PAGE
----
Sign of Chvostek and Sign of Trousseau: Pathophysiology and Comparison

What is it? It is the facial contraction obtained by the distribution of the facial nerve in front of the action of swallowing.

It is caused by the mechanical irritability of the peripheral nerves. It is indicative of hypocalcemia and is the most reliable test for hypocalcemia.

A contraction of the facial muscles after gentle tapping on the facial nerve in front of the ear indicates hyperirritability of the facial nerve.

The Chvostek sign is a clinical indication of hypocalcemia.

It manifests when the doctor hits the facial nerve in the jaw. The sign manifests as a contraction of the nose or lips on the same side. This is due to hyperexcited nerves in the area due to lack of calcium.

The presence of the sign may be helpful in a differential diagnosis since it only appears in a few conditions, such as hypoparathyroidism and vitamin D overdose.

A simple test used during a physical examination to check for deficient calcium levels in the blood was initially recorded by 19th-century Austrian surgeon Frantisek Chvostek.


The Chvostek sign is considered a classic sign of hypocalcemia.

With this test, the doctor hits the middle cheekbone near the facial nerve area (where the seventh cranial nerve leaves the salivary parotid gland).

If the person is hypocalcemic, this action will usually cause a contraction similar to a complaint in the cheek, nose, and corner of the patient’s mouth.

Patients who exhibit the Chvostek sign will need supplemental doses of calcium and will often also need vitamin D supplements to stimulate the additional absorption of calcium from their intestines.

Unfortunately, less than 20-25 percent of patients who do not have hypocalcemia also show some facial contractions with this test. In addition, some patients who do not have hypocalcemia will not produce the Chvostek sign.

The Chvostek sign is also sometimes positive in the absence of hypocalcemia when patients have other diseases, such as myxedema, rickets, measles, and diphtheria. In addition, some healthy patients may show a positive Chvostek sign.

In the best case, the Chvostek sign is simply an excellent primary indicator of possible hypocalcemia and should be followed by a blood test of the patient’s calcium levels.

Conceptual variations

The definition of the Chvostek sign varies in the medical literature, as does the interpretation of the sign. Two methods clearly described to obtain the Chvostek sign have been reported.

The most known version of the sign, or the Chvostek I phenomenon, is described as contraction and contracture of the facial muscles.

It is produced by hitting the facial nerve at a specific point on the face. This point is located 0.5 to 1 cm below the zygomatic process of the temporal bone, 2 cm before the ear lobe, and in line with the angle of the jaw.

A similar response described, the lesser-known Chvostek II, can be produced by touching a different location on the face. This point is located on the line between the zygomatic prominence and the corner of the mouth, a third of the distance from the zygoma.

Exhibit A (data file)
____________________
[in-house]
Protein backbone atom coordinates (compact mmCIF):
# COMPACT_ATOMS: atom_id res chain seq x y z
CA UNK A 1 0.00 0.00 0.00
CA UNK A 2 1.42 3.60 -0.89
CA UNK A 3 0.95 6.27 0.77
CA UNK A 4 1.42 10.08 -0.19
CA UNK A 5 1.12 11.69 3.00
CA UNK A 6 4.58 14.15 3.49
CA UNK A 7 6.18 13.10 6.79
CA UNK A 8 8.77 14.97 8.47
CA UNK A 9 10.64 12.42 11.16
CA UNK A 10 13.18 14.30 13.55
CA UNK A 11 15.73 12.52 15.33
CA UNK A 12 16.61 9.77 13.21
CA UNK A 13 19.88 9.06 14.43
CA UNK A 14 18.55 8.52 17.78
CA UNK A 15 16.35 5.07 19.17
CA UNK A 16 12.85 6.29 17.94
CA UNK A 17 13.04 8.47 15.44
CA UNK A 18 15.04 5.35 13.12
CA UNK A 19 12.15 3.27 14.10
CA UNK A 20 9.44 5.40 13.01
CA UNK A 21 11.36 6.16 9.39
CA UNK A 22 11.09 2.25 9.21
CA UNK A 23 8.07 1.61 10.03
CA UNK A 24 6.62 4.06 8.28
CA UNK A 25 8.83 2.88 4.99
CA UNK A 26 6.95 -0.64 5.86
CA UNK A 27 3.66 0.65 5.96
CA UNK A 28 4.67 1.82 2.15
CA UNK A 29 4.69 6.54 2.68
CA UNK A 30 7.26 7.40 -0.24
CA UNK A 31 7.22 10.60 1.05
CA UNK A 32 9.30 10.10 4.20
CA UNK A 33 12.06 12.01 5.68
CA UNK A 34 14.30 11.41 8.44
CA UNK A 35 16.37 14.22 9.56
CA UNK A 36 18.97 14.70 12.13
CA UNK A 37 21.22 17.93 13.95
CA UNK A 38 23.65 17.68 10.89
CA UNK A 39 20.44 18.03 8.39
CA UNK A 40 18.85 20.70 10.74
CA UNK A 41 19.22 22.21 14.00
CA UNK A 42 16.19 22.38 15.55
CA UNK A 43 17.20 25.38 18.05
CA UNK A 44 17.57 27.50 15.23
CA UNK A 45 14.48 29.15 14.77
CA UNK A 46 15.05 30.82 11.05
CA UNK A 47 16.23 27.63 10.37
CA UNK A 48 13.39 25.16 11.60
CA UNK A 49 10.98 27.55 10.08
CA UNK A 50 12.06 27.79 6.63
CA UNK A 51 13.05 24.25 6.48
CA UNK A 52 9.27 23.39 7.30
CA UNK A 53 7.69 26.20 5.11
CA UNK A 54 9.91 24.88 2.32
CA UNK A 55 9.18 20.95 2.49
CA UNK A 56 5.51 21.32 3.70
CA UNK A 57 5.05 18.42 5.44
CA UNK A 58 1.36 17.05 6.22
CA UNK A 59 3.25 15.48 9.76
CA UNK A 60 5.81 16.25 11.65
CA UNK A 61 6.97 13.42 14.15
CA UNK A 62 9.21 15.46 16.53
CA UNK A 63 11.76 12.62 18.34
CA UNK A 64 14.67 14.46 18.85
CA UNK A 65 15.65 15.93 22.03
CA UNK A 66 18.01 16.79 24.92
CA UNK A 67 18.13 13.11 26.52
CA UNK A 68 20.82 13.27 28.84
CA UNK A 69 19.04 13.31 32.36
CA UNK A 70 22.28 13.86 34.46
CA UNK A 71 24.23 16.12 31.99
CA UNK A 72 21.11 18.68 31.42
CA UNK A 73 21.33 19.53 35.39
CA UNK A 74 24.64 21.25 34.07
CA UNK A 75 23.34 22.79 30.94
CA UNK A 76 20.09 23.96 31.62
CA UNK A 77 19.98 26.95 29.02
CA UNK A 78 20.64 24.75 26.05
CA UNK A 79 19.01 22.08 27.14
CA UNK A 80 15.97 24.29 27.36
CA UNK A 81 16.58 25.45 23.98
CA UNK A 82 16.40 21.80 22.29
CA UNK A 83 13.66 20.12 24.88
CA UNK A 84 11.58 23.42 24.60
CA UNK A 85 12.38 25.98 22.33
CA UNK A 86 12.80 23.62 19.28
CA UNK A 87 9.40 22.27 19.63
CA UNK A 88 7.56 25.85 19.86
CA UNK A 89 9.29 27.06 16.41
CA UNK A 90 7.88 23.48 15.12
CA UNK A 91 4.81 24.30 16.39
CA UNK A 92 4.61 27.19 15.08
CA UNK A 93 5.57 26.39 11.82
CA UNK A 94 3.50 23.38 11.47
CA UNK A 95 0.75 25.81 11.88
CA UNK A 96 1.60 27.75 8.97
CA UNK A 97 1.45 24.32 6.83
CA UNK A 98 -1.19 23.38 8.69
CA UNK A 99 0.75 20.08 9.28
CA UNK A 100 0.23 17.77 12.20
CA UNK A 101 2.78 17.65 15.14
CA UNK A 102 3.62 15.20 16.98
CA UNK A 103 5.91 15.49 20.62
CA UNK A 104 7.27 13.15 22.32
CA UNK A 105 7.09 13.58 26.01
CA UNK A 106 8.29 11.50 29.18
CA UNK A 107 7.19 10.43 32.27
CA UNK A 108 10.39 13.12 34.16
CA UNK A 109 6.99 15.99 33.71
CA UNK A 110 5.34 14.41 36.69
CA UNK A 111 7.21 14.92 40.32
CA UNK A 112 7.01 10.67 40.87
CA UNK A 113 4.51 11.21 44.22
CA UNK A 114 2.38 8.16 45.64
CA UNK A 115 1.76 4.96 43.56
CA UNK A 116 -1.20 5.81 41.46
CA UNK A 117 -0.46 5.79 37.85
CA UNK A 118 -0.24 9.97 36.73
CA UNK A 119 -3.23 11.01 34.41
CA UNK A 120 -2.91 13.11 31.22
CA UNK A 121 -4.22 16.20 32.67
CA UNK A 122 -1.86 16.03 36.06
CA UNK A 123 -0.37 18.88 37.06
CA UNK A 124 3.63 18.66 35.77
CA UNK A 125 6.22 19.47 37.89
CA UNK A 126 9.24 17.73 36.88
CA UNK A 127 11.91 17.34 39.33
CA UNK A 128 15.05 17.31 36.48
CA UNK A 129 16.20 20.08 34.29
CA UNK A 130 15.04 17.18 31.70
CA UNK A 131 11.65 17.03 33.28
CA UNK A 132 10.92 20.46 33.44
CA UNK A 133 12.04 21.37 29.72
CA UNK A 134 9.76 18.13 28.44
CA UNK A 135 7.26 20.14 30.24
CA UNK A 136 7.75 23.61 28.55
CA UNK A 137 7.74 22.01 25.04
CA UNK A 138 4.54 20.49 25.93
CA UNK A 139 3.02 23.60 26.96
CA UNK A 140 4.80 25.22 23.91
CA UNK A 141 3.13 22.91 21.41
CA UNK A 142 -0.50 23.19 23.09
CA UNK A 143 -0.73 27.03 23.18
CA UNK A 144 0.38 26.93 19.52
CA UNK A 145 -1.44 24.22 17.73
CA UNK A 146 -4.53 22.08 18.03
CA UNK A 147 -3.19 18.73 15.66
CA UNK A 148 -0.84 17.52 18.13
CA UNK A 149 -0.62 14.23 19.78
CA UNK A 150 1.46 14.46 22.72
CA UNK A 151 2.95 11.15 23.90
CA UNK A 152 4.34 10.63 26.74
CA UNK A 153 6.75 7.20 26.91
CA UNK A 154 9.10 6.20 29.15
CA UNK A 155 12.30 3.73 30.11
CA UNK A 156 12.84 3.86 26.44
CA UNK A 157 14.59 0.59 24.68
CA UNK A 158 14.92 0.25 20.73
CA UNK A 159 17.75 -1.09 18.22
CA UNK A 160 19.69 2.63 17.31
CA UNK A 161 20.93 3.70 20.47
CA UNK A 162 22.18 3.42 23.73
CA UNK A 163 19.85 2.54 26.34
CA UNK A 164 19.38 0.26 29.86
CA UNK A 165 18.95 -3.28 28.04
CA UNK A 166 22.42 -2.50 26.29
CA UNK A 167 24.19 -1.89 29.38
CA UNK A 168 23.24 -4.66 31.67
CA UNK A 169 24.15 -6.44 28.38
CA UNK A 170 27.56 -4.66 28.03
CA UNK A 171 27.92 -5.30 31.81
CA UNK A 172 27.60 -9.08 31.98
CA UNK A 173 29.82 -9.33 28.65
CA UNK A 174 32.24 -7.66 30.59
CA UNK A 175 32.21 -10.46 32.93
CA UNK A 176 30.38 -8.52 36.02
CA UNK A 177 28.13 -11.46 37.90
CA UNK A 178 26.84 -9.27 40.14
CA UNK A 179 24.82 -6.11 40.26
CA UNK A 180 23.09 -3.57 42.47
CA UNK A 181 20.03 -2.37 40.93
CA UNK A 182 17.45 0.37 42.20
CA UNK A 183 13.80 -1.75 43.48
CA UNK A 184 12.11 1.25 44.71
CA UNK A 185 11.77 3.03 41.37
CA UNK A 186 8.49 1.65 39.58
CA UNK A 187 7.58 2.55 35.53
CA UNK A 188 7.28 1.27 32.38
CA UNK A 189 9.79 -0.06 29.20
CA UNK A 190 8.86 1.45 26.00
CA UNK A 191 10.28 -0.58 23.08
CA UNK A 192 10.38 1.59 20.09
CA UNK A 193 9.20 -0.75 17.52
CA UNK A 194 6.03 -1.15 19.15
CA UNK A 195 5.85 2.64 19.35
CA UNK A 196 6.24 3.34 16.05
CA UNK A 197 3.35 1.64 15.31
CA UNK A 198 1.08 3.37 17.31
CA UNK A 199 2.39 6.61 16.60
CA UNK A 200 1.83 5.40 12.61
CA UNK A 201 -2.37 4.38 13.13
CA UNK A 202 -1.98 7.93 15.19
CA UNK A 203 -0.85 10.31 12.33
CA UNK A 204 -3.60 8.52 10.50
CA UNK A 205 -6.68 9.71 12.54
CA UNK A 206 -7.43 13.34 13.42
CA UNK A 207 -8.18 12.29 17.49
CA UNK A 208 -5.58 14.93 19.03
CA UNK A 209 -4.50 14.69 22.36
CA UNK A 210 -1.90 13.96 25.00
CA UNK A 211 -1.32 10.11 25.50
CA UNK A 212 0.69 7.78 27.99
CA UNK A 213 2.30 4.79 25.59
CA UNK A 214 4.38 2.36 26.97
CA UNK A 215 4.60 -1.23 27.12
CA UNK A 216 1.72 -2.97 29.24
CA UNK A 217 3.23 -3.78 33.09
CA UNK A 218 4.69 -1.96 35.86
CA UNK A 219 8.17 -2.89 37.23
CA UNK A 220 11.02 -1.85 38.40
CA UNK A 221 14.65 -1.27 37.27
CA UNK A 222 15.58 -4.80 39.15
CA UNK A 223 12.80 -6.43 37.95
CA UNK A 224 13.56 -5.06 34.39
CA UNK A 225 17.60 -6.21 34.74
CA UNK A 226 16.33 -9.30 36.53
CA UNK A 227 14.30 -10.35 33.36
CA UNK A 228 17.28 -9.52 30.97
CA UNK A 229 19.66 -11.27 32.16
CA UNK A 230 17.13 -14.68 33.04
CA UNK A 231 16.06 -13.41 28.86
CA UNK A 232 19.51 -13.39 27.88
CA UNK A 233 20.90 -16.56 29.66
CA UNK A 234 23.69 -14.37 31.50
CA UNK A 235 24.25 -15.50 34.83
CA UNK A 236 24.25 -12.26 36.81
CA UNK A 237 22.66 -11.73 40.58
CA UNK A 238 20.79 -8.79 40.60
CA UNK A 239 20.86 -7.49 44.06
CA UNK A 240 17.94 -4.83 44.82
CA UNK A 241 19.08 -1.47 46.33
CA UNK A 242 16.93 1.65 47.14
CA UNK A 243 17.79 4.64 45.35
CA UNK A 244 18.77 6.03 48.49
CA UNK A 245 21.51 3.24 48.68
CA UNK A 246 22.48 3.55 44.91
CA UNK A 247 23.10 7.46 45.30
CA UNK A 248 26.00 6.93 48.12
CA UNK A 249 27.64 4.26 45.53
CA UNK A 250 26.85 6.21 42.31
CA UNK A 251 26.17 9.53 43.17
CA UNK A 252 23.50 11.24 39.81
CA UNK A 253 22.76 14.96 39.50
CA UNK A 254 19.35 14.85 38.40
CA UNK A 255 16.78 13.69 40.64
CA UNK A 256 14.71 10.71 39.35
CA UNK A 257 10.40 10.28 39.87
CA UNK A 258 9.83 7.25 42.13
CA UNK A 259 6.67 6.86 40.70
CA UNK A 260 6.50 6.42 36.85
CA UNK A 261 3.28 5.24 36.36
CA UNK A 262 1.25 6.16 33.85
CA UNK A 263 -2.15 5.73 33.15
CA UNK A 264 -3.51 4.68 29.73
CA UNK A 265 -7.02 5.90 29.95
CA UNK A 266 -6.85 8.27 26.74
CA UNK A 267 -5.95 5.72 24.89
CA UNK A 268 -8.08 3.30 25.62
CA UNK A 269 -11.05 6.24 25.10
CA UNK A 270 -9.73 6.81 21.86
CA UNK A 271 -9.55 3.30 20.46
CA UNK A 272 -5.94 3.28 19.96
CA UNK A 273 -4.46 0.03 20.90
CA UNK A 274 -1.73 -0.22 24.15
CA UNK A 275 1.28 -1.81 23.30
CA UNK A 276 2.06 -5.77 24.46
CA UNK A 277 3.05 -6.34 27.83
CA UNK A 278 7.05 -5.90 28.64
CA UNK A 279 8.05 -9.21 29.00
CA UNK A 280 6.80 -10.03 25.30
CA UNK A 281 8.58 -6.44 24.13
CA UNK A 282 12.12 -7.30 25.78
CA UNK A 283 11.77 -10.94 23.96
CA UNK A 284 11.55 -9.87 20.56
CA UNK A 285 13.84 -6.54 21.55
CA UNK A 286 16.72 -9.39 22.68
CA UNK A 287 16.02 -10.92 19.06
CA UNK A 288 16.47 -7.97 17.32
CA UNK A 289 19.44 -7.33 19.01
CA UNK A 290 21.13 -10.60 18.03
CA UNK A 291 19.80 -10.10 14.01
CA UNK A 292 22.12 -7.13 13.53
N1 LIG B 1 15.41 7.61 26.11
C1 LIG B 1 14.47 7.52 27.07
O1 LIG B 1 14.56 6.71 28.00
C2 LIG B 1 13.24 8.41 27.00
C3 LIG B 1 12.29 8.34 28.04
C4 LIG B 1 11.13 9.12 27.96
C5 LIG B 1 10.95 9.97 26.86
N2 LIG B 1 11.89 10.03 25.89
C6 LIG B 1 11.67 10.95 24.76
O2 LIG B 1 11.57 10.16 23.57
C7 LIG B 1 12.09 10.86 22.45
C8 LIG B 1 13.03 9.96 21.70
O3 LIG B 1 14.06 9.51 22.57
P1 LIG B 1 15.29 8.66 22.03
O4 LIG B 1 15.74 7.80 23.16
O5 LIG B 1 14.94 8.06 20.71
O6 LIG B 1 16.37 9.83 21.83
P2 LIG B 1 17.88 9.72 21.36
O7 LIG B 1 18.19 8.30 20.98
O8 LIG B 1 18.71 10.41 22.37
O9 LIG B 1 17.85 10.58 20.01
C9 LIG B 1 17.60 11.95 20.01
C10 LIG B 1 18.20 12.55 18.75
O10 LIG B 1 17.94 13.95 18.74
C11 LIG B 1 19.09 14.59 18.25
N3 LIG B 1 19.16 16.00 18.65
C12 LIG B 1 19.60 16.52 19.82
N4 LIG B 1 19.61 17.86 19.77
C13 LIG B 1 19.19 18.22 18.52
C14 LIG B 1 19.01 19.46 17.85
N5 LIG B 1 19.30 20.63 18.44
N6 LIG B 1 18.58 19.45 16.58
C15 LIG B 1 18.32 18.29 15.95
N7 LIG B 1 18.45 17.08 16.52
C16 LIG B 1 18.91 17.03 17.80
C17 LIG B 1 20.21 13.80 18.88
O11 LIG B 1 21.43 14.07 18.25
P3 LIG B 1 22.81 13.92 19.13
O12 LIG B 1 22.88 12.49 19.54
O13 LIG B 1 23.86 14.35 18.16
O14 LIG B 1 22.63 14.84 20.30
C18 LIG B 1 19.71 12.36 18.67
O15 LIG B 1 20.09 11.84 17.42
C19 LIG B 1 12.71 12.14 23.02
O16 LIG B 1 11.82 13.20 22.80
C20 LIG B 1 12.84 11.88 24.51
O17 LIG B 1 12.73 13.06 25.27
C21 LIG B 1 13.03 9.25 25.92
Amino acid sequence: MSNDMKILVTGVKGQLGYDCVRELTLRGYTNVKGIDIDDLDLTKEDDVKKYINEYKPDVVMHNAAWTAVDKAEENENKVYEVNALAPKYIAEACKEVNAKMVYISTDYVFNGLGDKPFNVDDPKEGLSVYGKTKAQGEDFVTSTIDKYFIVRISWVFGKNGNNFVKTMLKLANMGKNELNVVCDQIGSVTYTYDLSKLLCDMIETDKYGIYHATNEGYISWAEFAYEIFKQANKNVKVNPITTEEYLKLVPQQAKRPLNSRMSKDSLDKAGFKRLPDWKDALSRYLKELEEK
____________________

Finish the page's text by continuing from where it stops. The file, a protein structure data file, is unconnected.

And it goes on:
Signo of Trousseau

The Trousseau-von Bonsdorff test has been correlated with the presence of the Trousseau sign. The Trousseau-von Bonsdorff test is performed immediately after deflating the sphygmomanometer.

The patient is instructed to breathe deeply at a speed of 40 breaths/min and then carefully observe the spasms in the carpopedal previously described.

One study found the Trousseau-von Bonsdorff test as a valuable complement to the Trousseau sign when assessing the presence of hypocalcemia.

The Trousseau sign is more consistently defined in the medical literature than the Chvostek sign. The sign of Trousseau is presented as a carpopedal spasm that occurs after a few minutes of inflating a sphygmomanometer cuff above the systolic blood pressure.

The occlusion of the brachial artery causes flexion of the wrist and metacarpophalangeal joints, hyperextension of the fingers, and flexion of the thumb fingers in the palm, producing the characteristic posture called accoucheur.

In addition to the obvious visual manifestations, patients with a positive Trousseau sign may also experience paresthesia of the fingers, muscle fasciculations or contractions of the fingers, and feeling of muscle cramping or stiffness.


The mechanism proposed for the sign of Trousseau is the increased excitability of the nerves in the arm and forearm, ostensibly caused by hypocalcemia, which in turn causes muscle contractions.

These conditions are exacerbated by the ischemia produced by the sphygmomanometer, which results in the spasm that defines the sign.

The sign of Trousseau was observed by the nineteenth-century French physician Armand Trousseau.

Most experts believe that this sign, which uses a blood pressure cuff to cause the characteristic flexion of the wrist and finger joints, is more reliable (sensitive and specific) than the Chvostek sign for hypocalcemia.

Differential diagnosis

As with the Chvostek sign, hypocalcemia is not the only condition that can produce a positive Trousseau sign. Hypomagnesemia is another common clinical entity known to cause a positive Trousseau sign.

Because this condition often occurs concomitantly with hypocalcemia, determining the electrolyte abnormality responsible for causing the two different positive responses is challenging.

Comparison of the Sign of Chvostek and the Sign of Trousseau

Although the two signs have never been compared directly, it is believed that the Trousseau sign is more specific for hypocalcemia than the Chvostek sign.

In one study, 94% of patients with confirmed hypocalcemia had a positive Trousseau sign, whereas only 1% of healthy patients showed a positive Trousseau sign. In addition, only 9% of regular patients had a positive Trousseau-von Bonsdorff test.